I have a legal permanent residency visa in 2 other countries. However, both residency visas are void if you become stateless. The consulate will not even allow you to renounce if you don't have a 2nd citizenship since you would become stateless and thus illegal in the country you already live in.
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28-12-2015, 12:35 PM (This post was last modified: 28-12-2015 12:39 PM by EvolutionKills.)
RE: Why do US democrats still advocate slavery (literally)?
(28-12-2015 11:00 AM)frankksj Wrote:  
(28-12-2015 09:52 AM)EvolutionKills Wrote:  Let the records show that I've never voiced this supposed opinion, indeed I've only had a single post in this thread to this point, and the defendant is thus guilty of projection on an epic scale. Plus, he's a lying piece of shit.... What position? I haven't stated one....

Let the record show in this thread post #50, when I said every other country (except ISIS and N Korea) "tell their citizens that if they're not getting a good value they're free to leave" the defendant responded: "How quintessentially right-wing. Don't like it? You can leave! *spitoon*"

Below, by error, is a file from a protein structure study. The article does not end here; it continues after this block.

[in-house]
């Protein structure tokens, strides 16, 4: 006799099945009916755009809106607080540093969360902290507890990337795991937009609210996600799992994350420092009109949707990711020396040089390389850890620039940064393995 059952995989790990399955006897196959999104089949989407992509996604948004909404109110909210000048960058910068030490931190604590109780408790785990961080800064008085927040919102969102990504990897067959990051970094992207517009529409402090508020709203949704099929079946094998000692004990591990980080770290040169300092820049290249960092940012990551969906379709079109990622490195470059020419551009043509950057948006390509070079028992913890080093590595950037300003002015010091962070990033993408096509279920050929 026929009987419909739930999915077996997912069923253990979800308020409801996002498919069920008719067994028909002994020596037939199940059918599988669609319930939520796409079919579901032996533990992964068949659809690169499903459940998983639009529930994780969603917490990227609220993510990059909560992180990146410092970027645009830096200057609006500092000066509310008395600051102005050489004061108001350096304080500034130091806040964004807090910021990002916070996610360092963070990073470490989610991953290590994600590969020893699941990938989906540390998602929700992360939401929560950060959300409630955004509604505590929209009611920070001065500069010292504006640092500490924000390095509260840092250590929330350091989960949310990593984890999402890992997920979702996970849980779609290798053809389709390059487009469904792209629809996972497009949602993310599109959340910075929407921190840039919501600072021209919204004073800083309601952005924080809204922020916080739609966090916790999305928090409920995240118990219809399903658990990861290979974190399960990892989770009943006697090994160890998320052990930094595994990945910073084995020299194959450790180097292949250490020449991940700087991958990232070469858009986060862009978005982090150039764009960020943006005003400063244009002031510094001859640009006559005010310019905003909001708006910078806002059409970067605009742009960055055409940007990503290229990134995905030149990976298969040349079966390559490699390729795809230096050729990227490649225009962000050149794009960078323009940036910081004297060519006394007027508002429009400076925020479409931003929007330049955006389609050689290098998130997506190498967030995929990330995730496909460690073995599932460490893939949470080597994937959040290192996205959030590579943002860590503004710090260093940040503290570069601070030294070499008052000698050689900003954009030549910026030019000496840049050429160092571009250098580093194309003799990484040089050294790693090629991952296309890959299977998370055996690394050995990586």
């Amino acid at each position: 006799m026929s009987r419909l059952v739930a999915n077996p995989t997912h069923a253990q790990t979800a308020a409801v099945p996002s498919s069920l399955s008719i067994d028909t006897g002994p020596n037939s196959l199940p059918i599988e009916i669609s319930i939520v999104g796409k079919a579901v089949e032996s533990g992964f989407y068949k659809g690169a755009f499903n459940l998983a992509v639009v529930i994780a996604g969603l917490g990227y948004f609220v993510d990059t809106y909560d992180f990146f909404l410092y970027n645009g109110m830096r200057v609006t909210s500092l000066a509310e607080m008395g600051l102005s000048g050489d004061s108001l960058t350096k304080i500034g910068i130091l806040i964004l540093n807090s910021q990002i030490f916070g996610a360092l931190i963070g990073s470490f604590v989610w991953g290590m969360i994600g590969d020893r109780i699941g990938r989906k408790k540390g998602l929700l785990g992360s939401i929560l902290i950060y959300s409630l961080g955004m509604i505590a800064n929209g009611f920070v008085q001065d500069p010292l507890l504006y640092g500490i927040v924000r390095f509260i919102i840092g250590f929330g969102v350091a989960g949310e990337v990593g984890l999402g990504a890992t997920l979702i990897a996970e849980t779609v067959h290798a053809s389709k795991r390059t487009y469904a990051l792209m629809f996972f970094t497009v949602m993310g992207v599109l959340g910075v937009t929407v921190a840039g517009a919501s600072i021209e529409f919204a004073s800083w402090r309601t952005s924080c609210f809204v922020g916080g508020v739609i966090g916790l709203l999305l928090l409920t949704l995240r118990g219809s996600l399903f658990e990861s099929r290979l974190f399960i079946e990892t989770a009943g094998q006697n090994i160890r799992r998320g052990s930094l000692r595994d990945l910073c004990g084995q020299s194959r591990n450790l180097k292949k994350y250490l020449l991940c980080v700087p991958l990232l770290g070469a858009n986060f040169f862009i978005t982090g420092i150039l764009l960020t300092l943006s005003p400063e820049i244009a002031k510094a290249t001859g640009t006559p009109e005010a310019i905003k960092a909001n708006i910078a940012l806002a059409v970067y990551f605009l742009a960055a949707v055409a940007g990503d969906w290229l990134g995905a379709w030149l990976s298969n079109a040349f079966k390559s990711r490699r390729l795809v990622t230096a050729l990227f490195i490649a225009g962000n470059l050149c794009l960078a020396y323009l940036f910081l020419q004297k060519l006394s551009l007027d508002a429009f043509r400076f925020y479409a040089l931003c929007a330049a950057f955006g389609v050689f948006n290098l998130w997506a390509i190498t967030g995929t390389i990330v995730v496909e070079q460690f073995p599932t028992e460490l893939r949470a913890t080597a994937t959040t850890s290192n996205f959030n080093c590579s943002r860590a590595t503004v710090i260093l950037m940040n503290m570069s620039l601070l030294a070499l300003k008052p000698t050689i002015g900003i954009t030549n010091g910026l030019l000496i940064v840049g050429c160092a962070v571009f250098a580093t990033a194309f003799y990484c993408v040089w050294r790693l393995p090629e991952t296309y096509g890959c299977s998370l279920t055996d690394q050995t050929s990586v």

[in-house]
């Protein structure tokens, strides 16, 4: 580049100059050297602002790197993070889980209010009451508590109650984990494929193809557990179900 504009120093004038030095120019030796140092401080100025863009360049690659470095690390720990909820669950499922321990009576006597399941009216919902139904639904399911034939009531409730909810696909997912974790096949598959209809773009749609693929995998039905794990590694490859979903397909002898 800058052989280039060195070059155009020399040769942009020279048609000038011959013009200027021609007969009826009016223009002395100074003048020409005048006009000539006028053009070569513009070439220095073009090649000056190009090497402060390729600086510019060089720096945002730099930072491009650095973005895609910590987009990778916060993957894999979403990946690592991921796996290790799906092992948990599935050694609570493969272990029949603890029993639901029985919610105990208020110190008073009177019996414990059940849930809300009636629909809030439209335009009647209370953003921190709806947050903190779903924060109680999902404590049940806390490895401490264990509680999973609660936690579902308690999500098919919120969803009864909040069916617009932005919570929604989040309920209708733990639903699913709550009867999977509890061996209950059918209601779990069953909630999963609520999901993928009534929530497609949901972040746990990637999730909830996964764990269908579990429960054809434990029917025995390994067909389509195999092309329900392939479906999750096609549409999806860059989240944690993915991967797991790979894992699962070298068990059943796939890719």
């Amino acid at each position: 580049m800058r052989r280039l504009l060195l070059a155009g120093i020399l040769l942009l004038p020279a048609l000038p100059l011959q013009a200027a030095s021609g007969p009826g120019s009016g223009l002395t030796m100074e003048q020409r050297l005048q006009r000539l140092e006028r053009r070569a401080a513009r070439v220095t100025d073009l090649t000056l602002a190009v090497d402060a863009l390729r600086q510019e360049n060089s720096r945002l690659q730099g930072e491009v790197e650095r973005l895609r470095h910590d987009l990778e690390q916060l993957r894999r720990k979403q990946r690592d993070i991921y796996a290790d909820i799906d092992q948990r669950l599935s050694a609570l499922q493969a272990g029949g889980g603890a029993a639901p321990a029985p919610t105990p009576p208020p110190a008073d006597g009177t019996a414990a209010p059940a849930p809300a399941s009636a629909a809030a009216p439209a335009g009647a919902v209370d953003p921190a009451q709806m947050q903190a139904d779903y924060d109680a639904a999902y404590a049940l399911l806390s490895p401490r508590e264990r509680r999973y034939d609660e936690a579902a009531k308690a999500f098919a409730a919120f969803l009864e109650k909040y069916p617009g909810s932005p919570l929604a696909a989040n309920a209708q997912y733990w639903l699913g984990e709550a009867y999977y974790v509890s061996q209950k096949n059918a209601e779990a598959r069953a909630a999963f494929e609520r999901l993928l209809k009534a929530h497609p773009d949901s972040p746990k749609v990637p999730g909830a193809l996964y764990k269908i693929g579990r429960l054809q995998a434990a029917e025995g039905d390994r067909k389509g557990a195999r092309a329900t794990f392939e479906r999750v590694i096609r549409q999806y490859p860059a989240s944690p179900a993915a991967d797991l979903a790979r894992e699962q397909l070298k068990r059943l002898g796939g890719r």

Therefore the defendant is either a lying piece of shit or genuinely doesn't remember what position he too yesterday. I didn't put words in your mouth--those are your words verbatim.


Right, so my mocking your ignorant hyperbole now constitutes a reason for your to project an entire imagined belief structure onto me for you to argue against? Sorry, but your staw-man was not only unfounded, but still remains utter bullshit.

The penalty remains on the field.


(28-12-2015 11:00 AM)frankksj Wrote:  
(28-12-2015 09:52 AM)EvolutionKills Wrote:  Really? Their expansionism is what makes them offensive? If only they were genocidal religiously extreme libertarians, would they then be honky-dory?